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lscpu + neofetch = cpufetch (github.com/dr-noob)
129 points by luke2m 2 days ago | hide | past | favorite | 30 comments





Dr-Noob here. Created an account just to comment on this post. I appreciate all of your comments.

For the ones who think that cpufetch uses lscpu (especially the one who wrote the title of this post), please see https://www.reddit.com/r/linux/comments/milnza/cpufetch_simp...

About the peak performance, nezirus, the purpose is to have a quick look of how powerful a CPU is supposed to be. Peak performance does not measure the real performance of a CPU but it is a rough estimate of it. The peak performance is one of the distinguishing marks of cpufetch and is one of my favorite fields of cpufetch. Concerning the fight between Gold 6238 and EPYC 7702P, is not the other way around. If you are able to use the full power of the CPU, Gold is much more powerful. However, in a real program, this is not always true. For more information about the peak performance, see https://github.com/Dr-Noob/peakperf. There you will understand how peak performance is calculated and how it works.

Thank you very much for your "text screenshots", I really like to see my program on all this variety of hardware!


Sorry for the confusing title; unfortunately I can't change it anymore.

I just realised after years of learning about how cores work that the big.LITTLE design is actually two CPUs not two sets of cores. With a third X1 core CPU we would then have 3 CPUs in a phone ... wow ...

It's processors all the way down.

There are probably tens to perhaps even hundreds of independent processors in a modern phone/computer system design. They're elements of essentially every chip in the device - especially if they provide complex/integrated functionality or communicate digitally with other chips.


If someone would say "processor", I'd expect them to mean the CPU, meaning the Central Processor Unit. The rest, I'd call them ICs.

Your typical harddrive has a full ARM core in it. Sure, it's an IC, but it's also reasonable to call it a processor (co-processor?).

Or three cores: http://spritesmods.com/?art=hddhack&page=3 (2013, I think). The author only considers one of them "microcontroller-ish", the other two are "quite powerful arm9-like".

So they are essentially a combination of chips rather than a combination of logical units. I always assumed these ‘chips’ are made of logical units like computer cpus 20 years ago with different logical units but that is not true. This is probably why the M1 is better than the microsoft’s ARM implementation because probably Apple is not going the processor route and instead more tightly integrating these logical units reducing latency. This is definitely more work but the it’s probably worth it when you control every bit of the pipeline which is not possible when the pipeline is made of several vendors with their SDKs like on snapdragon based windows laptop.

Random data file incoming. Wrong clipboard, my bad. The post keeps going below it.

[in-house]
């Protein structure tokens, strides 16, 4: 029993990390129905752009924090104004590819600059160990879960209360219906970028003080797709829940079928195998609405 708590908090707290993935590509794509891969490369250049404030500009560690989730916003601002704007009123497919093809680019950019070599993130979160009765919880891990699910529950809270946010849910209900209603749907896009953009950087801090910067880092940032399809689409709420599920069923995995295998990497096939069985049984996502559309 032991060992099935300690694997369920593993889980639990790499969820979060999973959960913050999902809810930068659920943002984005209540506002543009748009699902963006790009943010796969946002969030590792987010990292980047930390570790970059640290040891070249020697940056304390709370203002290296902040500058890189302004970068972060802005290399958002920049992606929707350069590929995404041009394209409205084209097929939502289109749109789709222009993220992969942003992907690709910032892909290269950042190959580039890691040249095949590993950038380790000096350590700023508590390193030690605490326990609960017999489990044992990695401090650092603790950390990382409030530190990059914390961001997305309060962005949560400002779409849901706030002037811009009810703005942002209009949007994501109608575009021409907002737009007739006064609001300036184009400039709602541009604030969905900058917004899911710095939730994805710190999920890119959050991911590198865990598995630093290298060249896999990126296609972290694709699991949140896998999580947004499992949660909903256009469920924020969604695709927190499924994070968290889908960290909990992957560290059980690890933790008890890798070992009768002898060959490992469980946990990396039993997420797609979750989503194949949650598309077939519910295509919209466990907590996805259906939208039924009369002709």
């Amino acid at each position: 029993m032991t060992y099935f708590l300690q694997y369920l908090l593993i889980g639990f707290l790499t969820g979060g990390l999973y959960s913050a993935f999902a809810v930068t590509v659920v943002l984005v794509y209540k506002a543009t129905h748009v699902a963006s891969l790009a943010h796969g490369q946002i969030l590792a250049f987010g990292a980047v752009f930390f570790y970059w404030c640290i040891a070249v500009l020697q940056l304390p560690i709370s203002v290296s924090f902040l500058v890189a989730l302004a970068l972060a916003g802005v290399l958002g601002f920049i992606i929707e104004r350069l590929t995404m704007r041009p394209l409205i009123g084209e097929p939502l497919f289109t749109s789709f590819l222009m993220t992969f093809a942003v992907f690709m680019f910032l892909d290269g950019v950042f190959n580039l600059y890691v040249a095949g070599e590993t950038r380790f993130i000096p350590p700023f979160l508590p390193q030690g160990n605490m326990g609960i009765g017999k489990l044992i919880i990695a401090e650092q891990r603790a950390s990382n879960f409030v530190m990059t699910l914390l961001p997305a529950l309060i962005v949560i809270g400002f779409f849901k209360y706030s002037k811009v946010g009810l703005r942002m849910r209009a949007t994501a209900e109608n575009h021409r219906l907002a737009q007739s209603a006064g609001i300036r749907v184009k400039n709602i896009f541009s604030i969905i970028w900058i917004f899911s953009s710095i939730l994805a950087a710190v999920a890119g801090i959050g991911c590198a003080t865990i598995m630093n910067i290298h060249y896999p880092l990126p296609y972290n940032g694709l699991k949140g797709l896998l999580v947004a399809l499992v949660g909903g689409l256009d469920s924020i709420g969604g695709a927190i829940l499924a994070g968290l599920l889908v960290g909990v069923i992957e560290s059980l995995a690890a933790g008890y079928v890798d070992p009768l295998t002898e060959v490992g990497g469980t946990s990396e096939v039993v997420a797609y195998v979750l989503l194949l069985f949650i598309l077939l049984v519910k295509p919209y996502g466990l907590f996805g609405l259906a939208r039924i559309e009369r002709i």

Thank you for "processors all the way down"

The Qualcomm Snapdragon 888 has three distinct types of cores.

"Snapdragon 888 ... has three CPU core sizes: a single large ARM X1 core for big single-threaded workloads, three medium Cortex A78 cores for multicore work, and four Cortex A55 cores for background work."

https://arstechnica.com/gadgets/2021/04/new-reports-say-the-...


Raspberry Pi 4 Model B

$ ./cpufetch -s retro

                    ################                          
               #########################                      
            ###############################                   
          ################@@@@################                
         ################@@@@@@################               
        #################@@@@@@################               SoC:                 Broadcom BCM2711
       #################@@@@@@@@#################             Technology:          28nm
       #################@@@@@@@@#################             Microarchitecture:   Cortex-A72
      #################@@@@##@@@@################             Max Frequency:       1.500 GHz
       ################@@@@##@@@@################             Cores:               4 cores
       ###############@@@@####@@@@###############             Features:            NEON,CRC32
        @@@@@@@@@@####@@@@####@@@@####@@@@@@@@@@              Peak Performance:    24.00 GFLOP/s
         ######@@@@@@@@@@######@@@@@@@@@@######               
           ##################################                 
             ##############################                   
                ########################                      
                    ###############                           
                                                              



VM on M1 Mac

$ ./cpufetch -s legacy | sed 's,^, ,'

       ############     ##########   ####  ######  ########    SoC:                 Unknown
    ###############     #########    #######################   Technology:          Unknown
   ####        ####     ####         #####   #######   #####   Microarchitecture:   Cortex-A72
  ####         ####     ####         ####     #####     ####   Max Frequency:       Unknown
  ####         ####     ####         ####     ####      ####   Cores:               4 cores
   ####       #####     ####         ####     ####      ####   Features:            NEON,SHA1,SHA2,AES,CRC32